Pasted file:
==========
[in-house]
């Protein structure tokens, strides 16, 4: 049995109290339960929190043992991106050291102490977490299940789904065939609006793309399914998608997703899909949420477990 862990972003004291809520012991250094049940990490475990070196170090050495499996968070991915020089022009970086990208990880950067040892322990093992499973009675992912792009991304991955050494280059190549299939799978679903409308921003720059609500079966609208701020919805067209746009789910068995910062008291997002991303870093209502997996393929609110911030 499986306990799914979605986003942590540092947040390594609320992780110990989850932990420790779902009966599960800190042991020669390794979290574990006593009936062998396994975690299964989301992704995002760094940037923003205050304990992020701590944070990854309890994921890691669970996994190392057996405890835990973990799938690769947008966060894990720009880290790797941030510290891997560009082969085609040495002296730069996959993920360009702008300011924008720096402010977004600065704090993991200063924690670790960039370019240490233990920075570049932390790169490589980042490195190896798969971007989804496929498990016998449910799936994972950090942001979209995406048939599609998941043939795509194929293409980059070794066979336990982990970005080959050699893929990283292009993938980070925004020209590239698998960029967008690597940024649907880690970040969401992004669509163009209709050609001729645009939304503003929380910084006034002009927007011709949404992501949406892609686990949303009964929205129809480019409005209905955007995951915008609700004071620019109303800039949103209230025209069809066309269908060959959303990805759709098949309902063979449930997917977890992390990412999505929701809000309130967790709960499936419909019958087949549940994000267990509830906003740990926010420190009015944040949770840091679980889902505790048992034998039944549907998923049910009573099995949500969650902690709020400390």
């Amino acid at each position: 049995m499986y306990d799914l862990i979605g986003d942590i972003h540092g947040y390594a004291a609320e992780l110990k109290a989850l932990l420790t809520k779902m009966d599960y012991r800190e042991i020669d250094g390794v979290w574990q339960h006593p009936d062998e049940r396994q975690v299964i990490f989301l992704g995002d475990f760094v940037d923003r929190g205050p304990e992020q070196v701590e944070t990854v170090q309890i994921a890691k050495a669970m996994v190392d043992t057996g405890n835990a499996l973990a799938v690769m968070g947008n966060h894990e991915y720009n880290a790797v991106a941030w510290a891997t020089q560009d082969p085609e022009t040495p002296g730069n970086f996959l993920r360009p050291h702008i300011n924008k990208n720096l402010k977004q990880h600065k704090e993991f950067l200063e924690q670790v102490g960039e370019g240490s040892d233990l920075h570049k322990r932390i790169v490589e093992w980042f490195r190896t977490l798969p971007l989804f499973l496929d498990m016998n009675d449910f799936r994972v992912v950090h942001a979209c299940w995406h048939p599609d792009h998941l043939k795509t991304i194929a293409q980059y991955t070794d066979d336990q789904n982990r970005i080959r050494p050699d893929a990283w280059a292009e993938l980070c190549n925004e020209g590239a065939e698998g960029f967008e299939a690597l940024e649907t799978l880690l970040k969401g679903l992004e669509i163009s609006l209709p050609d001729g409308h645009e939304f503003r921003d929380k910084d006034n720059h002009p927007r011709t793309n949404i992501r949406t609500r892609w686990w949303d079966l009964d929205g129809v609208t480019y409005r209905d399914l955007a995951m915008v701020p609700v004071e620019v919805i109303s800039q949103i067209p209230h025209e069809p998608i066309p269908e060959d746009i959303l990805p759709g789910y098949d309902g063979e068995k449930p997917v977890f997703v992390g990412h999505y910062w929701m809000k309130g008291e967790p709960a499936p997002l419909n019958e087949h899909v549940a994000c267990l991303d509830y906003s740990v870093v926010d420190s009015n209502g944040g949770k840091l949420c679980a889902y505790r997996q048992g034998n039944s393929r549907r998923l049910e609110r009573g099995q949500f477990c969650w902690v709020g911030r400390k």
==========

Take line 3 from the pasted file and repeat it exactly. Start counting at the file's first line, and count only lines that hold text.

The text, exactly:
């Amino acid at each position: 049995m499986y306990d799914l862990i979605g986003d942590i972003h540092g947040y390594a004291a609320e992780l110990k109290a989850l932990l420790t809520k779902m009966d599960y012991r800190e042991i020669d250094g390794v979290w574990q339960h006593p009936d062998e049940r396994q975690v299964i990490f989301l992704g995002d475990f760094v940037d923003r929190g205050p304990e992020q070196v701590e944070t990854v170090q309890i994921a890691k050495a669970m996994v190392d043992t057996g405890n835990a499996l973990a799938v690769m968070g947008n966060h894990e991915y720009n880290a790797v991106a941030w510290a891997t020089q560009d082969p085609e022009t040495p002296g730069n970086f996959l993920r360009p050291h702008i300011n924008k990208n720096l402010k977004q990880h600065k704090e993991f950067l200063e924690q670790v102490g960039e370019g240490s040892d233990l920075h570049k322990r932390i790169v490589e093992w980042f490195r190896t977490l798969p971007l989804f499973l496929d498990m016998n009675d449910f799936r994972v992912v950090h942001a979209c299940w995406h048939p599609d792009h998941l043939k795509t991304i194929a293409q980059y991955t070794d066979d336990q789904n982990r970005i080959r050494p050699d893929a990283w280059a292009e993938l980070c190549n925004e020209g590239a065939e698998g960029f967008e299939a690597l940024e649907t799978l880690l970040k969401g679903l992004e669509i163009s609006l209709p050609d001729g409308h645009e939304f503003r921003d929380k910084d006034n720059h002009p927007r011709t793309n949404i992501r949406t609500r892609w686990w949303d079966l009964d929205g129809v609208t480019y409005r209905d399914l955007a995951m915008v701020p609700v004071e620019v919805i109303s800039q949103i067209p209230h025209e069809p998608i066309p269908e060959d746009i959303l990805p759709g789910y098949d309902g063979e068995k449930p997917v977890f997703v992390g990412h999505y910062w929701m809000k309130g008291e967790p709960a499936p997002l419909n019958e087949h899909v549940a994000c267990l991303d509830y906003s740990v870093v926010d420190s009015n209502g944040g949770k840091l949420c679980a889902y505790r997996q048992g034998n039944s393929r549907r998923l049910e609110r009573g099995q949500f477990c969650w902690v709020g911030r400390k």